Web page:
As soon as the news that Innate had failed its clinical trials broke, Zremski says, “I knew what was going to happen.” Australians couldn’t trade Innate stock for three days prior to the announcement, but no such hold took place in the United States. “That’s where they were able to dump the stock,” Zremski says. Collins, equipped with inside information, encouraged his son to sell his stock. His son then passed along the scoop to his fiancee’s father, another investor in the company. On the day that Innate’s failure became public and the stock plummeted, Zremski says, “everybody’s first interest is how much money has Chris Collins lost?”

Zremski wrote a story in the early hours of the morning to keep up with the market in Australia. By the end of the day on the other side of the world, Innate stock had lost 90 percent of its value—a decline that cost Collins between $5 million and $44 million, Zremski wrote

What’s transpired in the time since I wrote that story in June of 2017 has pretty much proved me right.

As Zremski’s day pressed on, he recalled reporting he had done in the eighties about pump-and-dump schemes, in which a company’s stock price is artificially inflated by false or misleading statements shortly before delivering bad news about the company, allowing for investors and others with inside information to sell the stock at an artificially high price in the interim. 

“Immediately I thought, ‘Did this happen?’” Zremski says. He found an Australian chat board for investors; it was filled commenters who felt Innate bore the signs of a pump and dump. He called a credible Australian investor, and started to piece together a pattern of Innate stock being sold during that three-day window. Then he questioned Collins’ family, who were key shareholders . They denied they had sold their stocks. Zremski suspected otherwise; his story on Collins’ family’s ties to Innate and their press team’s denial of any wrongdoing ultimately appeared in a 2018 indictment charging Collins with conspiracy to commit securities fraud.

Throughout the steady drip of Zremski’s stories, the pugnacious Collins stood firm. During his reelection campaign, he fundraised off Zremski’s work; one campaign email included a subject line that read, “Enough of the Buffalo Fake News,” and accused the paper of “making up fake news on folks [it] can’t beat at the ballot box.” 

“I’ve met it mostly with multiple rolls of the eyes,” Zremski says. “It hasn’t really bothered me because, honestly, his actions and what’s transpired in the time since I wrote that story in June of 2017 has pretty much proved me right.”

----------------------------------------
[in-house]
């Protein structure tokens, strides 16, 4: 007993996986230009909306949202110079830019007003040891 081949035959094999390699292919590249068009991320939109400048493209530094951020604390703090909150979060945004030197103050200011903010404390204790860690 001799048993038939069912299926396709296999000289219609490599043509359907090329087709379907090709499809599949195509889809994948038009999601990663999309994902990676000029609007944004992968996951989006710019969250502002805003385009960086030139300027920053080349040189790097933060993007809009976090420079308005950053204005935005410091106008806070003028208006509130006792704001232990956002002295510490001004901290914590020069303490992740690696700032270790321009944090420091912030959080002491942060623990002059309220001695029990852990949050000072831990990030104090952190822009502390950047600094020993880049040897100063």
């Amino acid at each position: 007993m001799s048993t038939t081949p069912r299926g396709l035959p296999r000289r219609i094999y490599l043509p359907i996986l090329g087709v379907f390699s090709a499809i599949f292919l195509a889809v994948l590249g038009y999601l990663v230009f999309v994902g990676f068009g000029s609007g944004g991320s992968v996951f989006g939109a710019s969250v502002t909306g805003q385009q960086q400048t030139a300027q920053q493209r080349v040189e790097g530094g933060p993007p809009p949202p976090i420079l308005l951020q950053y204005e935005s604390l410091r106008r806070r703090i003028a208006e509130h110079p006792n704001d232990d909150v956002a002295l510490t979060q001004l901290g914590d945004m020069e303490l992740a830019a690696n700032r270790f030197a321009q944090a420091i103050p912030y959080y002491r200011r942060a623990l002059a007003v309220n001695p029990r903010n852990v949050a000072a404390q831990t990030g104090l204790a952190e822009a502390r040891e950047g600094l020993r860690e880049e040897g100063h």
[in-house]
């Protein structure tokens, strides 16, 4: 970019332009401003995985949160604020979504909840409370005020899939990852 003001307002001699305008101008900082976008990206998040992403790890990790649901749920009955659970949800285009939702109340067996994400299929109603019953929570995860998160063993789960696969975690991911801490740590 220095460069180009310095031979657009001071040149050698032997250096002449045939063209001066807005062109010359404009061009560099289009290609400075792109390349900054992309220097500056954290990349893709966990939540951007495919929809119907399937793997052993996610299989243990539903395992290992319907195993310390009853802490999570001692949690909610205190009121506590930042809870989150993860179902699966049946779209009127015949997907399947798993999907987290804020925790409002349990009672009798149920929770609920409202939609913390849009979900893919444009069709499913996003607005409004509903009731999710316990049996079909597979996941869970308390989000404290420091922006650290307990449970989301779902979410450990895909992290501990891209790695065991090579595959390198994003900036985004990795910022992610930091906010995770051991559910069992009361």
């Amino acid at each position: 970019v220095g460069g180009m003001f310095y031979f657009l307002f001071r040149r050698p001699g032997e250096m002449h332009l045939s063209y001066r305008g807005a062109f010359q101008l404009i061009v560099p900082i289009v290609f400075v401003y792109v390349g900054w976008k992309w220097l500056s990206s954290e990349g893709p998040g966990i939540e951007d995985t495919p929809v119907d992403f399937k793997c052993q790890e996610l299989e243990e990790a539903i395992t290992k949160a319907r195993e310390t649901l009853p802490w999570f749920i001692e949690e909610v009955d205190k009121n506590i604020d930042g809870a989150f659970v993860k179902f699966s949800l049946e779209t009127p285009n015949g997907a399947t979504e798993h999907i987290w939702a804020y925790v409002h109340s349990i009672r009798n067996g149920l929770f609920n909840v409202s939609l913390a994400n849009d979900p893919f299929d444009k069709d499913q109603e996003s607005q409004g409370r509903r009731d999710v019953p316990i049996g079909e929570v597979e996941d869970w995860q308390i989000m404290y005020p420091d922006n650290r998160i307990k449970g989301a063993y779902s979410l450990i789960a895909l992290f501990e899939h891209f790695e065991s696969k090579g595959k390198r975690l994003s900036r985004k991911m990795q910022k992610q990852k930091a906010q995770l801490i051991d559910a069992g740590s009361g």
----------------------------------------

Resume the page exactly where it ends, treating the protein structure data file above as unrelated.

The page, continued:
The community in Buffalo, where Zremski believes print is alive and well, has been mostly receptive to his reporting. “We have an extremely close relationship with our community,” he says. While covering Congress, he focuses on how the federal government touches lives in Buffalo. He writes about veterans’ issues, immigration, and other topics that matter to the families of his paper’s hometown. And though he’s based in Washington, he travels back to Buffalo several times per year to stay in touch with what the community wants to read. 

The News is one of a rapidly shrinking number of regional papers with a Washington bureau. This year, it was selected for the Google News Initiative Subscriptions Lab, an effort to build digital subscriptions for local newspapers, alongside the Baltimore Sun, Houston Chronicle, and Charleston Post and Courier among others.

“Imagine if the Buffalo News didn’t have someone watching the members of Congress closely,” Zremski says. “Stories would not have been done in June 2017. And when and if Congressman Collins had ever gotten arrested, we would have been playing catch up.”

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Correction: an earlier version of this story suggested that Collins himself had sold stock in Innate rather than members of his family. 

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Savannah Jacobson is a CJR Delacorte Fellow. Follow her on Twitter @srjacobson1.